ABOUT PANCREATIC CANCER
ABOUT PANCREATIC CANCER
PANCREATIC CANCER IN THE LIMELIGHT
pancreatic cancer has gained attention from the diagnoses of several prominent figures, including Apple co-founder Steve Jobs, who was diagnosed in 2003 and died Oct. 5, 2011. Jobs had an islet cell neuroendocrine tumor, a rare form of the disease. U.S Supreme Court Justice Ruth Bader GInsburg and actor Patrick Swayze have also faced pancreatic cancer. Swayze died in 2009. the lifetime risk of pancreatic cancer is about 1 in 65.
WHAT IS PANCREAS?
The pancreas is a 6-inch-long spongy tube-shaped organ located in the back of the abdomen, behind the stomach. it has two major functions in the body: to make digestive juices (enzymes) that help the intestines break down food and to produce hormones including insulin that regulates how the body uses sugar ans starch.
pancreatic cancer occurs when malignant (cancerous) cells grow, divide and spread in the tissues of the pancreas.
Color enhanced, magnified view of a pancreatic cancer cell
pancreatic cancer is called a silent disease because the symptoms typically do not show up in the early stages, but as the cancer grows and spreads, pain often develops in the upper abdomen and sometimes spreads to the back. the pain may become worse after the person eats or lies down. other symptoms may include jaundice, nausea, loss of appetite, weight loss, fatigue and weakness.
CAUSES OF PANCREATIC CANCER
Although the exact cause of pancreatic cancer is not known, smoking is the main risk factor, with smokers at least 2 times more likely yo have the disease than non-smokers. diabetes is also linked to pancreatic cancer since it's a risk factor, and it can also be a symptom of the disease. Age is also related with the disease usually striking after age 45. other risks include chronic pancreatitis and cirrhosis of the liver, family history of pancreatic cancer, high fat diet, obesity and lack of exercise may also play a part.
DIAGNOSING PANCREATIC CANCER
The challenge of this diseases is finding it early. A doctor cannot see or feel a tumor during a routine exam. To help make the diagnosis and determine the most appropriate treatment, imaging tests are performed such as ultra scan, MRI or CT scan to view pictures of the abdomen and determine the extent of the problem.
There are many methods of treatment depending on the extent of the spread of the cancer, they include the following
- SURGERY: Surgery can cure the cancer if it has not spread past the pancreas. since side effects depend on the extent of the surgery, the tumor is removes leaving as much of the normal pancreas intact as possible. unfortunately, with pancreatic cancer, the malignant cells usually have spread past the pancreas at the point of diagnosis. surgery still may be performed, even if the tumor is too large to remove, the surgery would involve procedures to help lessen some of the symptoms and prevent certain problems related to the size of the cancerous mass.
- RADIATION THERAPY: this uses high -powered radiation to kill cancer cells. Radiation is usually given five days a week for several weeks or months, this schedule helps to protect normal tissue by spreading out the total dose of radiation. Radiation is also being studied as a way to kill cancer cells that remain in the area after surgery. Radiation therapy can help relive pain or digestive problems caused by large cancerous masses.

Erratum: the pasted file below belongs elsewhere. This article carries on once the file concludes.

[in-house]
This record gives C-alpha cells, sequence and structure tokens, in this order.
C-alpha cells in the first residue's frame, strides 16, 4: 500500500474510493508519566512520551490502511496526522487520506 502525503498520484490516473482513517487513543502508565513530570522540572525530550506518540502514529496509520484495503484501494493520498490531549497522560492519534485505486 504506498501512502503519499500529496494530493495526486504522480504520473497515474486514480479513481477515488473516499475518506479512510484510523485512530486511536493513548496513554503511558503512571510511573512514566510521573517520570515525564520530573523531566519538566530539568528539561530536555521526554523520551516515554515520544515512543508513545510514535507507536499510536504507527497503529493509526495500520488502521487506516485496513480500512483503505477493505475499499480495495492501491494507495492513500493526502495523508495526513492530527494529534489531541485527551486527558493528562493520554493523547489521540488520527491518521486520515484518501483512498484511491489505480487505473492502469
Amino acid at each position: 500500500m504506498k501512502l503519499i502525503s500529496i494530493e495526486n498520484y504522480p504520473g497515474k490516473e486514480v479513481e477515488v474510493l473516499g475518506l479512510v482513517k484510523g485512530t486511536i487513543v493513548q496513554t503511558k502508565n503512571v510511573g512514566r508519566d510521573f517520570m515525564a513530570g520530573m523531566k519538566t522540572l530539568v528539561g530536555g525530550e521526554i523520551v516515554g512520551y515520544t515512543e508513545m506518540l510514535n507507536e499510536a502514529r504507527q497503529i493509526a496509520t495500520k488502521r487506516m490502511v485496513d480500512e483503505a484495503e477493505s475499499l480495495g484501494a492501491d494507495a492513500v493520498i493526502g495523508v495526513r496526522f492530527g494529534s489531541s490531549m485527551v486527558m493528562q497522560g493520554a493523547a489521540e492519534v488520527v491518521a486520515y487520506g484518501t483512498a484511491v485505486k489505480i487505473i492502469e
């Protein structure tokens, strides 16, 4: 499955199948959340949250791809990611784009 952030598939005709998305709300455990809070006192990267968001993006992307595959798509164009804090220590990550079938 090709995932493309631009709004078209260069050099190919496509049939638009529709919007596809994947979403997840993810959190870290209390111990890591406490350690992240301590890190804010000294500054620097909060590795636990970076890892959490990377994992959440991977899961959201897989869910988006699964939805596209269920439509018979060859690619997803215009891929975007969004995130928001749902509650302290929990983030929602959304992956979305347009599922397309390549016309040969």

- CHEMOTHERAPY: this uses drugs to destroy cancer cells ans stop them from growing or multiplying. Treatment may consist of just one drug or combination of drugs, it may be given by mouth or injection. The drugs enter the bloodstream and travel through the body, making chemotherapy a good choice for cancer that has spread. it is also useful after surgery to kill any cancer cells left behind.
- TARGETED THERAPY: Newer drugs in the market has the ability to attack specific parts of the cancer cells. Targeted therapies appears to have fewer side effects then chemotherapy and are less harmful to normal cells. targeted therapy is currently being used for treatment of pancreatic cancer.
- IMMUNOTHERAPY: this is also called biological therapy, it is a new anticancer treatment that aims to boost a person's immune system to fight disease. immunotherapy for pancreatic cancer is being actively researched along with the investigation into vaccines that arm the immune system to attack cancer.
- PALLIATIVE THERAPY:this is used to ease symptoms and manage pain regardless of the stage of the disease or the need for other therapies. the goal of palliative care is to improve quality of life not just in the body, but in the mind and the spirit. while palliative therapies are clearly appropriate at the very advanced stages of the disease, they also help if given in tandem with other cancer treatments still working to fight the disease.
Although there is no definite action one can take to prevent pancreatic cancer, avoiding the risk factors that can be controlled is important.
- Quit smoking
- Eat healthfully, ensure your diet is low in fat.
- Adopt a regular exercise routine, since exercise can help prevent diabetes and obesity which is a risk factor.
To live with pancreatic cancer is not easy, a support system is critical to help cope with the emotional and practical aspects of this disease. This organizations exist to help navigate the day-to day treatment issues and the worries about the future.